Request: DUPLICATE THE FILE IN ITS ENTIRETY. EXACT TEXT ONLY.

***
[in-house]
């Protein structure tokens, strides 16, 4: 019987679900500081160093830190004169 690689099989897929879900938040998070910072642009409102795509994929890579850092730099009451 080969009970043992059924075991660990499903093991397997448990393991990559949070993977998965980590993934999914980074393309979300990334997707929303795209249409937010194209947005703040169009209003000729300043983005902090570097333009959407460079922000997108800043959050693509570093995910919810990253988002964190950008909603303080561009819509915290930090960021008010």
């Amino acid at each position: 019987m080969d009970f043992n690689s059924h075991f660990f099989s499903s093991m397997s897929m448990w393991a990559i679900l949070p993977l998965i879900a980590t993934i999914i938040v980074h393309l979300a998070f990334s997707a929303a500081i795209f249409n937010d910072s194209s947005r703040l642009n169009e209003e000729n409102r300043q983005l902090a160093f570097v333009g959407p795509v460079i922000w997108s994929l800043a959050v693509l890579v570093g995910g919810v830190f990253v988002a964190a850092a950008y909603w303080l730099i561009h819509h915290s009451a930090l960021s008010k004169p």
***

[in-house]
């Protein structure tokens, strides 16, 4: 019987679900500081160093830190004169 690689099989897929879900938040998070910072642009409102795509994929890579850092730099009451 080969009970043992059924075991660990499903093991397997448990393991990559949070993977998965980590993934999914980074393309979300990334997707929303795209249409937010194209947005703040169009209003000729300043983005902090570097333009959407460079922000997108800043959050693509570093995910919810990253988002964190950008909603303080561009819509915290930090960021008010």
């Amino acid at each position: 019987m080969d009970f043992n690689s059924h075991f660990f099989s499903s093991m397997s897929m448990w393991a990559i679900l949070p993977l998965i879900a980590t993934i999914i938040v980074h393309l979300a998070f990334s997707a929303a500081i795209f249409n937010d910072s194209s947005r703040l642009n169009e209003e000729n409102r300043q983005l902090a160093f570097v333009g959407p795509v460079i922000w997108s994929l800043a959050v693509l890579v570093g995910g919810v830190f990253v988002a964190a850092a950008y909603w303080l730099i561009h819509h915290s009451a930090l960021s008010k004169p």